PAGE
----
Torah Reflections: October 29- November 4, 2017

Vayeira

Genesis 18:1 – 22:24

Beyond Our Need For Justice

In his life storyline, Abraham did not always rise to the occasion of his ethical challenges. Yet this aspect of his story is worthy of praise: his standing up to God in the episode of Sodom and Gomorrah.

Abraham remained standing before the Eternal…then came forward and said: “Will You in anger sweep away the innocent with the wicked? … Far be it from you to do such a thing, killing innocent and wicked alike, so that the innocent and wicked suffer the same fate. Far be it from You! Must not the Judge of all the earth do justly? (Gen. 18:22-25)

What a powerful question to ask! Our entire Western Civilization is, indeed, founded on the answer to this question. We need to know that God acts justly. If we are going to project onto a God “out there” infinite omnipotent power, we want reassurance that He will use it for good and not do so indiscriminately or whimsically. Though God never responds to Abraham in our story, we have assumed since biblical times that God’s answer couldn’t have been anything other than a thundering “Yes He must! Absolutely. Unquestionably.”

And since we have continued to witness injustice in our world, since we have continued to see the innocent suffer in every generation, we have resolved to either blame it on the victim’s own necessary wickedness (even when the victim is us), or to externalize this punishing aspect of God and place it onto God’s made-up alter ego: Satan or the devil. So that when bad things happen to me or to others, it is either my fault, theirs, or the devil’s fault. But it is certainly never God’s fault. And if we know ourselves or the others to be good and innocent, then the suffering we bear or witness around us is simply held as being beyond our limited comprehension; that, obviously, God has a greater (just) purpose, which will be revealed in a distant future. Because God acts justly, always!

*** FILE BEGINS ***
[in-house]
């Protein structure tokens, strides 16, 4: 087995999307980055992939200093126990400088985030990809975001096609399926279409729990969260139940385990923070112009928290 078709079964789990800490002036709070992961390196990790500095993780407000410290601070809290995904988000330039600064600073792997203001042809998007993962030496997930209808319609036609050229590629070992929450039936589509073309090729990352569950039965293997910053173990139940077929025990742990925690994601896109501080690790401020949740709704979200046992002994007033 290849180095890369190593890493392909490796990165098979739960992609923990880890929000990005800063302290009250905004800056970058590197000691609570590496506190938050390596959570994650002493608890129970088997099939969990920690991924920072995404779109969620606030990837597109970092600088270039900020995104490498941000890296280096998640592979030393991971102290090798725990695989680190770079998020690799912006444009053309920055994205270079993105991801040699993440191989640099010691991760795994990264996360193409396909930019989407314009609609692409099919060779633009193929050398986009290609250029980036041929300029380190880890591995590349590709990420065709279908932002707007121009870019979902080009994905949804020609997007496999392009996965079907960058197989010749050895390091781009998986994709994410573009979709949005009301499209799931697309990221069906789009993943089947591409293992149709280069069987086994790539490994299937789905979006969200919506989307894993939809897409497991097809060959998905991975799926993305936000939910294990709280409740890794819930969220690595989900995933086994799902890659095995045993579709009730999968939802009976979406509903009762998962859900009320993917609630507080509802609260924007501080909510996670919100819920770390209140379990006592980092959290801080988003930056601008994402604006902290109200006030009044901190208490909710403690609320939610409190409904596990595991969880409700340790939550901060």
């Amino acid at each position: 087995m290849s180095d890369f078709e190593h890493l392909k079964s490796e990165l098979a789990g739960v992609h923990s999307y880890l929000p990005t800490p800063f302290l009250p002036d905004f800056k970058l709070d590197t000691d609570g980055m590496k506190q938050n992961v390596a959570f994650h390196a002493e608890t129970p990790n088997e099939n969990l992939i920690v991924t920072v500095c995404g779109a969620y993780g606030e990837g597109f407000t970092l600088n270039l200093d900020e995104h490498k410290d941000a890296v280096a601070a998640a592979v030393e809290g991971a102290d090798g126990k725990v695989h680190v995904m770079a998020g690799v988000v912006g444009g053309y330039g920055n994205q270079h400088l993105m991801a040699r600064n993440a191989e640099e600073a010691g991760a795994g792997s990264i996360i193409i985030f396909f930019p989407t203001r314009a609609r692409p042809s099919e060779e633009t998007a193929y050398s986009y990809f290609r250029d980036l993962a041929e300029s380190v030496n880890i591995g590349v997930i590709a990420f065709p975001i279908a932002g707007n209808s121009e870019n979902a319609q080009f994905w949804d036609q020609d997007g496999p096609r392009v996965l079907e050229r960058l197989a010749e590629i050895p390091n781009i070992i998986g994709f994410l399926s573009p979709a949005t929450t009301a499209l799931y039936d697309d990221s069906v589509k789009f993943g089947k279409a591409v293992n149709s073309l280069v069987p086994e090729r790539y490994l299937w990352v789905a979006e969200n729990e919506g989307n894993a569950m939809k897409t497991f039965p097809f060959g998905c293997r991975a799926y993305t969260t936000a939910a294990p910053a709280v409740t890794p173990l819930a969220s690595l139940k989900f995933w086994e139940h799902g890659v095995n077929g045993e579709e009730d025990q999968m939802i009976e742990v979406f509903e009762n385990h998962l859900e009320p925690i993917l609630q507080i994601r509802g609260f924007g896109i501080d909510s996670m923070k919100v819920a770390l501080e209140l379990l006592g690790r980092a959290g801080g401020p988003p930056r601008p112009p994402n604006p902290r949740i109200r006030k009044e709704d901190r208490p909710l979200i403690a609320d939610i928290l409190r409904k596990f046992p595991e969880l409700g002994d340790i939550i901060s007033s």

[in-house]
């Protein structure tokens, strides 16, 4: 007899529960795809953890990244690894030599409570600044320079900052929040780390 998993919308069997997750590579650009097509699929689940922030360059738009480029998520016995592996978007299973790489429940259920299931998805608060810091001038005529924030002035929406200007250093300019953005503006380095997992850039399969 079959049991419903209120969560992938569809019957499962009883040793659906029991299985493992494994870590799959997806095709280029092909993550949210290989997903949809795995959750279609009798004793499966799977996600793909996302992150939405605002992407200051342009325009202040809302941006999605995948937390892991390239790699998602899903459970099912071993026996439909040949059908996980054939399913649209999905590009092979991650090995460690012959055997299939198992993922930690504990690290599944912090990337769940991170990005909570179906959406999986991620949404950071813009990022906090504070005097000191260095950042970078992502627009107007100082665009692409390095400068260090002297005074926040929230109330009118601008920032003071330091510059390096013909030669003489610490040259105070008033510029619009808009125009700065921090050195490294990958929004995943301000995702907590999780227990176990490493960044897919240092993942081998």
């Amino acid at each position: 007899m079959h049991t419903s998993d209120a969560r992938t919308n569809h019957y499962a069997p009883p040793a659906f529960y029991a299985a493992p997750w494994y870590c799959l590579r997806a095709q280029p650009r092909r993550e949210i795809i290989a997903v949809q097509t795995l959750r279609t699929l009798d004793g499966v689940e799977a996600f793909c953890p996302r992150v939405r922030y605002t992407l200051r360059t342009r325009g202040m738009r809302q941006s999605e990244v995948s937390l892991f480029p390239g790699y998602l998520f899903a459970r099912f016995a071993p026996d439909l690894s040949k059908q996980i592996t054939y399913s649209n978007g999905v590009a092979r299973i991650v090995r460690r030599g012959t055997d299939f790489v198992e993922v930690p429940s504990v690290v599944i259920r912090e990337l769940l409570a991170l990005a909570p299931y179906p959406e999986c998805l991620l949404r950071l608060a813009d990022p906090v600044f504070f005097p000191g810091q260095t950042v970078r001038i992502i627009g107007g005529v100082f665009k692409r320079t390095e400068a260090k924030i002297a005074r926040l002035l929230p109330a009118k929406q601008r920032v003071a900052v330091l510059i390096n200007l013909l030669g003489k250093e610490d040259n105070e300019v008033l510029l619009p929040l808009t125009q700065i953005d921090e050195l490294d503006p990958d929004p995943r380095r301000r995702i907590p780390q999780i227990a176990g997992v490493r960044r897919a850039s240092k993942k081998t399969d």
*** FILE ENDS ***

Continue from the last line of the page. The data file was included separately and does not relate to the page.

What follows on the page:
It is our concept of a God exclusively “out there,” transcendent and otherworldly, that pushes us to become intellectual contortionists in order to fit our narrow idea of what the Divine is into the box of our own limitations and egotistical needs. But when we no longer limit God to otherworldly status, when we follow the Jewish mystics and open ourselves up to seeing the Shechinah (the indwelling Presence of God) awakening in/through/as all of Creation and recognize the inner spark of the Divine within us and within every sentient being, then we can free God from the claustrophobic walls of the exclusionary box that we have created. Then we can say with the Chasidic Masters that there is no one, no when, no where, nothing that God is not. God awakens as light and shadow, good and evil, justice and injustice. No wonder God does not answer Abraham’s question; he might not have been able to handle “Yes and no” as an answer. But can we? Can we stop needing our world always to be just?

Can we live in a world where wrongs aren’t always righted? Where, sometimes, the innocent suffer and the wicked thrive? Where the evils done to us might never be avenged? Can we let go of our anger, our resentments, and our need to punish the other? Can we take responsibility for our wrongs and hold others accountable for theirs, while acknowledging that all of us—as expressions of the One—contain both the brightest light and the darkest darkness? Can we act as channels of the deepest love—taking a stand for justice, choosing prison rather than death for murderers, raising our voices for the voiceless, and acting passionately to heal our world— without being attached to any particular outcome? Can we act justly lish’ma (for its own sake) without expectations, without preferred end result, just because? When we do, then we will no longer need God or our world to conform to our egos’ needs and wants. And then, perhaps, we will be able to find the inner peace that has eluded us so far.